General Motors, the largest US automaker and the third biggest in the world, has pledged to the United Auto Workers union it would expand its US investment plan by another $1.9 billion across its plants in a bid to secure 3,300 union jobs.
The details of the proposed four year contract released recently also contained increased pay and higher bonuses for the workers. Once they ratify the agreement, the company has pledged up to $8,000 to almost 53,000 UAW workers and around 4,000 UAW members could receive $60,000 early retirement packages. The deal also includes wage hikes for both veteran and recent hires at the carmaker’s US facilities. The veterans, who had not received a pay rise for a decade, would see 3 percent increases in two of the four years and lump sum payments for the other two. The employees hired after 2007, called Second Tiers, will also have a clear road to reaching the top, veteran pay grade if they stay with the company for eight years. The agreement also includes modifications to the profit sharing formulas – the workers will receive $1,000 for every $1 billion in North American profit – the unit made $8.3 billion in profit during the first three quarters of the year.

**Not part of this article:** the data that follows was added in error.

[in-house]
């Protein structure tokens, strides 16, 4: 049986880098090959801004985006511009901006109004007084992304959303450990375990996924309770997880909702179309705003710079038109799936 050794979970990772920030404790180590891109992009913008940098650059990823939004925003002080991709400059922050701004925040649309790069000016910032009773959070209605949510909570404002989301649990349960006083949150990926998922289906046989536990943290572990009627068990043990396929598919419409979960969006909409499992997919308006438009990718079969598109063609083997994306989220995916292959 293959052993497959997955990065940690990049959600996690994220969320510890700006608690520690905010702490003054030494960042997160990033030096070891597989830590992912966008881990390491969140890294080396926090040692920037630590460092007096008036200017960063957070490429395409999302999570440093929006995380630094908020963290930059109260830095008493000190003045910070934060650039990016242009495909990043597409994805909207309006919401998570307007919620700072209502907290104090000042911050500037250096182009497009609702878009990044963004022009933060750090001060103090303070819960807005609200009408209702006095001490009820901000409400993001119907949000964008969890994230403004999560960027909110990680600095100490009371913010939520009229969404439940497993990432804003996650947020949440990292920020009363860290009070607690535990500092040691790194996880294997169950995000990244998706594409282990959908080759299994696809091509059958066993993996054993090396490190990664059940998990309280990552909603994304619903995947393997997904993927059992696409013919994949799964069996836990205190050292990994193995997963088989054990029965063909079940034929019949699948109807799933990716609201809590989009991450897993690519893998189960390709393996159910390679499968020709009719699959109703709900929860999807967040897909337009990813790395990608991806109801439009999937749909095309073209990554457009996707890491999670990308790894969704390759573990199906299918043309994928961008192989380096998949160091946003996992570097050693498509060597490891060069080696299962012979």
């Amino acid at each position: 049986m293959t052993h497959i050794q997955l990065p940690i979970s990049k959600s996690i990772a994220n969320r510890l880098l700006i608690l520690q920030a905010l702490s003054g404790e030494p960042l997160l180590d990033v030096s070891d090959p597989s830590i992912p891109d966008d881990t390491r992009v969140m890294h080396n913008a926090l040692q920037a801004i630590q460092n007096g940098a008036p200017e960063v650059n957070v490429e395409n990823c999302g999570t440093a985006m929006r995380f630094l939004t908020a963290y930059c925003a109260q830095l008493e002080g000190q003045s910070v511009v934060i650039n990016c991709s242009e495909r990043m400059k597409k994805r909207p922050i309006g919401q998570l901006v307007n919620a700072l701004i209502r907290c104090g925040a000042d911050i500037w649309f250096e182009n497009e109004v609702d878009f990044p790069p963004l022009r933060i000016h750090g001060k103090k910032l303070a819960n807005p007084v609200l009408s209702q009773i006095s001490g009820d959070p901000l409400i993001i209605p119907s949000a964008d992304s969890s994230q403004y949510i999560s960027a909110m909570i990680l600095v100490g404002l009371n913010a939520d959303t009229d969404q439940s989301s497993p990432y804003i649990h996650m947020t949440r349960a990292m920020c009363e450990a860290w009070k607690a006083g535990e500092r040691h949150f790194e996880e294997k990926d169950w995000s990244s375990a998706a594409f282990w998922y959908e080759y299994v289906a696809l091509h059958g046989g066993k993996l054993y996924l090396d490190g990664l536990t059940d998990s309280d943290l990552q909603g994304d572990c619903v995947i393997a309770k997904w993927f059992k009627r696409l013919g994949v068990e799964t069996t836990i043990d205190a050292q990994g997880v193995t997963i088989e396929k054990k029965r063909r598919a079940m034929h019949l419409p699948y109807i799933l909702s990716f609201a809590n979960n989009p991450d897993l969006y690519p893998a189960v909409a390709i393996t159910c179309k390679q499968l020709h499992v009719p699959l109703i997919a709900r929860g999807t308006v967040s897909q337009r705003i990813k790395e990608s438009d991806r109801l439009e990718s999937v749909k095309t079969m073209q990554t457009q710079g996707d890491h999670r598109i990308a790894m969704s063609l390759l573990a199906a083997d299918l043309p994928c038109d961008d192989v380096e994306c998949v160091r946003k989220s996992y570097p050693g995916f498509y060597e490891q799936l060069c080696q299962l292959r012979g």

According to UAW president Dennis Williams, both the proposed Gm contract and the ratified deal with FCA are “very rich agreements,” with rank and file members of the union set to begin voting on the contract swiftly. The pressure is now on Ford, which is the last remaining Detroit automaker that has not delivered a proposed contract.